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The center of the universe


By Scott Bradner


You have to admit that the copyright folk are consistent as well as persistent.  Their latest idea, introduced in Congress by four of their water boys, is to legitimize them hacking into your computer on a whim.  This follows on the heels of a proposal to require that every computing device contain incorruptible logic to enforce their copyrights as they see fit.  These are very bad ideas.  They are bad ideas for many reasons.  The ideas are so bad that one might leap to the conclusion that these people, and their congressional servants, are evil people.  I don't think they are all that evil, I think they are just remarkably self-centered.


Fellow columnist Mark Gibbs wrote about the prospect of a bill a few weeks ago ("RIAA: Licensed to hack?" NW 7/8/02), now the bill has been introduced ( and its every bit as bad as Mark expected.


The bill exempts copyright holders, or anyone authorized on their behalf, of all criminal or civil liability that otherwise would arise out of an attack on your computer if they have a reasonable basis to think that you may be distributing copyrighted files in a peer-to-peer network.  The bill does not define "reasonable."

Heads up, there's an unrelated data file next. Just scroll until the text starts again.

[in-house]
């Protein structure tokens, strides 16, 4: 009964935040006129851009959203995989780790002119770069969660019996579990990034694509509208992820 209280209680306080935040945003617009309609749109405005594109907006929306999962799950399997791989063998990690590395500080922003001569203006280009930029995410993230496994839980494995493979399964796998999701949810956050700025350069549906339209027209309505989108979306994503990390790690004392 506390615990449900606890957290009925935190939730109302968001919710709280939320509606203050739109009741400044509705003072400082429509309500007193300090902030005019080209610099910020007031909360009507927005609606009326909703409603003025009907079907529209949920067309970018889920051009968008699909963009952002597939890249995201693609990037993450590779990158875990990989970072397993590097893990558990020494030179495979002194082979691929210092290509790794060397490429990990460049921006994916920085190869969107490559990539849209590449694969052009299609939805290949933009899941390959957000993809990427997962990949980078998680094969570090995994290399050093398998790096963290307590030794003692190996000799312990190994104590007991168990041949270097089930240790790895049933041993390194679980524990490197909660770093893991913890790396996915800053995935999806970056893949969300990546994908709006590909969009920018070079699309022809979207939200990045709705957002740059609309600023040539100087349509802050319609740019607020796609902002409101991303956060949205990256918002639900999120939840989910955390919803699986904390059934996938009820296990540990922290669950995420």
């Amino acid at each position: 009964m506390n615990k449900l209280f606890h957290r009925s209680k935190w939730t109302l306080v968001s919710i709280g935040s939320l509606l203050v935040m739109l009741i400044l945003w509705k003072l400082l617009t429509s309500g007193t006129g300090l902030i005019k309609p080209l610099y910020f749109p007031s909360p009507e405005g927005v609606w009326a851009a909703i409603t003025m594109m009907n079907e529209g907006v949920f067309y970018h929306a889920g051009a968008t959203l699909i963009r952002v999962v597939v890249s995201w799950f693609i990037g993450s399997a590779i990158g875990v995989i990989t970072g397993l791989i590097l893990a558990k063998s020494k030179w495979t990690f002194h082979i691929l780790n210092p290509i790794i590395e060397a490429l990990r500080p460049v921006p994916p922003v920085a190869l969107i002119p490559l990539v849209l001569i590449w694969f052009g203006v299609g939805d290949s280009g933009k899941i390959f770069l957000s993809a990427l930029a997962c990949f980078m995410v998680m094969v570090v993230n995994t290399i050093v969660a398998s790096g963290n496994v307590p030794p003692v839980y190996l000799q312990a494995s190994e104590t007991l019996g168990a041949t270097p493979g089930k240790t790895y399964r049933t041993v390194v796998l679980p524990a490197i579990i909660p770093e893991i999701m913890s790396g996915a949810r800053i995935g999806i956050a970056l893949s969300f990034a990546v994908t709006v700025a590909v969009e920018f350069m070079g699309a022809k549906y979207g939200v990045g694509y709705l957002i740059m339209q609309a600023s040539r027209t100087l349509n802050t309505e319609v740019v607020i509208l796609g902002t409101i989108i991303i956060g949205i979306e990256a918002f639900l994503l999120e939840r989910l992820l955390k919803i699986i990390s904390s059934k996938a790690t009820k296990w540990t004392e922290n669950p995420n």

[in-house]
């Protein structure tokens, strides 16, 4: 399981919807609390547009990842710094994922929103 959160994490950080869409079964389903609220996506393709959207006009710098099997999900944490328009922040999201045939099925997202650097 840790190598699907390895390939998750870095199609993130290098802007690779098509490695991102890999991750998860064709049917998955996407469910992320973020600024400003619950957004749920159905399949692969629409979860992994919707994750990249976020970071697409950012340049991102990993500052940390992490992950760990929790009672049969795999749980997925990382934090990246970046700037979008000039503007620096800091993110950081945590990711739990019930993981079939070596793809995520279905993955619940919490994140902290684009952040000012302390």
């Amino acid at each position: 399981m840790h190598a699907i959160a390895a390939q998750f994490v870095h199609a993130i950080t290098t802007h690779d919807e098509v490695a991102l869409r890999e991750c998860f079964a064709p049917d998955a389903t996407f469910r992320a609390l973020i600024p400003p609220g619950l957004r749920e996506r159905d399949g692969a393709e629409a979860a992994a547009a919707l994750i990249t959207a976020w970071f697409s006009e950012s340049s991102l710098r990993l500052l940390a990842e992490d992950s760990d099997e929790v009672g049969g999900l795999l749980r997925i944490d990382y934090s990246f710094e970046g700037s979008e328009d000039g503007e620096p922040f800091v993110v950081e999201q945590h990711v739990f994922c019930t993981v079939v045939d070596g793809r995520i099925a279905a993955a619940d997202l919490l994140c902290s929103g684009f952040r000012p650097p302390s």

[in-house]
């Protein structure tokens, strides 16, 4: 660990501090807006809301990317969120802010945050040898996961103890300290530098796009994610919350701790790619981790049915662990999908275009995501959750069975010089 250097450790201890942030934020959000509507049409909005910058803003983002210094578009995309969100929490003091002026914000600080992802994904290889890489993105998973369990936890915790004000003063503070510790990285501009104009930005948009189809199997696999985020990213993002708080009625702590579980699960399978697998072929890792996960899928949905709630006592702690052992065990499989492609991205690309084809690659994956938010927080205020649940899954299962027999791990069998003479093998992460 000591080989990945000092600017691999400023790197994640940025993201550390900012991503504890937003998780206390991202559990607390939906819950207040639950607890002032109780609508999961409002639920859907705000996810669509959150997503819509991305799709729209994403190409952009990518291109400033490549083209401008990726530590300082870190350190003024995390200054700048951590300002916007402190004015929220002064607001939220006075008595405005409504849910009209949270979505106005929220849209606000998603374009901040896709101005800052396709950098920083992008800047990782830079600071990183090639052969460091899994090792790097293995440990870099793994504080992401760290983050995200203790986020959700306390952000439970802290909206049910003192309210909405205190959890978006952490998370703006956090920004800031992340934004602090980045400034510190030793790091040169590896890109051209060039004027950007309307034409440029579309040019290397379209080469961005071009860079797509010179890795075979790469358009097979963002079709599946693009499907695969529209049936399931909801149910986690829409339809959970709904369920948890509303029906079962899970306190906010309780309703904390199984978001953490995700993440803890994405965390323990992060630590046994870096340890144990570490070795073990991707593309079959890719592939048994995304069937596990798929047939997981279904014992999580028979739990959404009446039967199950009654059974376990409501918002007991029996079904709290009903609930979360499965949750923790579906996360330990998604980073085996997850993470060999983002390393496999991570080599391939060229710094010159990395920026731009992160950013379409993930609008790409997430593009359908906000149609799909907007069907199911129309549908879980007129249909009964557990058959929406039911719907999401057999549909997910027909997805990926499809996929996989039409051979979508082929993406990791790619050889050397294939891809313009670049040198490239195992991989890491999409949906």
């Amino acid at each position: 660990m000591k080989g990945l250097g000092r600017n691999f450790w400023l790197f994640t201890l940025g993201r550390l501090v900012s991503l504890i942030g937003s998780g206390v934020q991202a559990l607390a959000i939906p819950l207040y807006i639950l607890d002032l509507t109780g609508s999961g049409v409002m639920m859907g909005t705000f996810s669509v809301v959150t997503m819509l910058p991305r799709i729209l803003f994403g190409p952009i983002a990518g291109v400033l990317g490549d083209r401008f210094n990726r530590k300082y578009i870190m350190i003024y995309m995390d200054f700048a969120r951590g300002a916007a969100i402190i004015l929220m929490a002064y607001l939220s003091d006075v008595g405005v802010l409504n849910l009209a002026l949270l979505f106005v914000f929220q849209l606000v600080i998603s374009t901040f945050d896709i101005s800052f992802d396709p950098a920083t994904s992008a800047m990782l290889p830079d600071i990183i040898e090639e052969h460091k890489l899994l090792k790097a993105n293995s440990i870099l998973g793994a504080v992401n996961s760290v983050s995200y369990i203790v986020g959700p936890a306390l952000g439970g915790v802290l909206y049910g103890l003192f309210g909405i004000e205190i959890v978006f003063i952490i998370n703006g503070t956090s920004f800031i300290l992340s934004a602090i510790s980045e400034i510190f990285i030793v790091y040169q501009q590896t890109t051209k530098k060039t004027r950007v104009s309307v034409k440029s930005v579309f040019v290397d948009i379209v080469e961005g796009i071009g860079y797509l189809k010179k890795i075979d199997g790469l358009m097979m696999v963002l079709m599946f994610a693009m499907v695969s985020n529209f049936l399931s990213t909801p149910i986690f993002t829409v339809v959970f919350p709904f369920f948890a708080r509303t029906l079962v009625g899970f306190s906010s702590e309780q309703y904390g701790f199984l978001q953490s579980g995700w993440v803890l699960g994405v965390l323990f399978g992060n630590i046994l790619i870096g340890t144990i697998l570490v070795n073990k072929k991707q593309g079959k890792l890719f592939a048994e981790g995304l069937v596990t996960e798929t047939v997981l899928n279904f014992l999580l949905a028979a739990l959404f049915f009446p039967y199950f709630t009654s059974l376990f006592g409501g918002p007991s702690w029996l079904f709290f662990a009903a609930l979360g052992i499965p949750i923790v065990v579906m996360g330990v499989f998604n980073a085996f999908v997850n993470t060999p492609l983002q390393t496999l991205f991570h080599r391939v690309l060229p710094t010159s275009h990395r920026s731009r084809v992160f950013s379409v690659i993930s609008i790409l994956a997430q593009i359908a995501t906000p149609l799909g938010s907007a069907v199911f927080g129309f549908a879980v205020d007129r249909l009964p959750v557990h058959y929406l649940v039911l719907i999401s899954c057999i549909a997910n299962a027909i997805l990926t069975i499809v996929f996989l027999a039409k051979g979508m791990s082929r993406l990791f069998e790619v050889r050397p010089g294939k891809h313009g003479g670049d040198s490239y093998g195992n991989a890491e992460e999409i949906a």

You do have a recourse. The bill says that anyone mounting such an attack has to tell you, if you ask, what they are doing and why.  But the bill says that all information about such attacks is to be kept secret so I'm not quite sure how you would know who to ask.  If you manage to figure out who is attacking you the law says you can ask the Attorney General if it's OK for you to sue the attacker for actual monetary costs and attorney fees. So I set up a shell company, claim that I have copyrights on my columns and get someone to tell me that you are sent a copy of a column to someone sometime, then I disrupt your business just so you can not do that bad thing again.  The most that the law lets the government do is to get an injunction to keep me from destroying your business again.  If you sue my shell company all you would get, if you win, will not compensate you for your lost customers.


The above is just one of hundreds of ways that this dumb proposal could be used to disrupt the business of the Internet.  But the worst thing the proposal does is to bless vigilante action - something that I thought most societies are against.


How did we get to this point?  It seems to me that the basic problem is that the copyright people think the world revolves around them.  They seem to think that everything should be subservient to their perceived needs in spite of the fact that their entire business is a very very small part of the world's economy.


As MIT's Dave Clark said the other day about some other silliness: they "have a badly out of balance ego-to-clue ratio."


disclaimer:  Harvard has plenty of ego and plenty of clue, it is for others to judge the balance and the above anti-vigilante  rant is mine.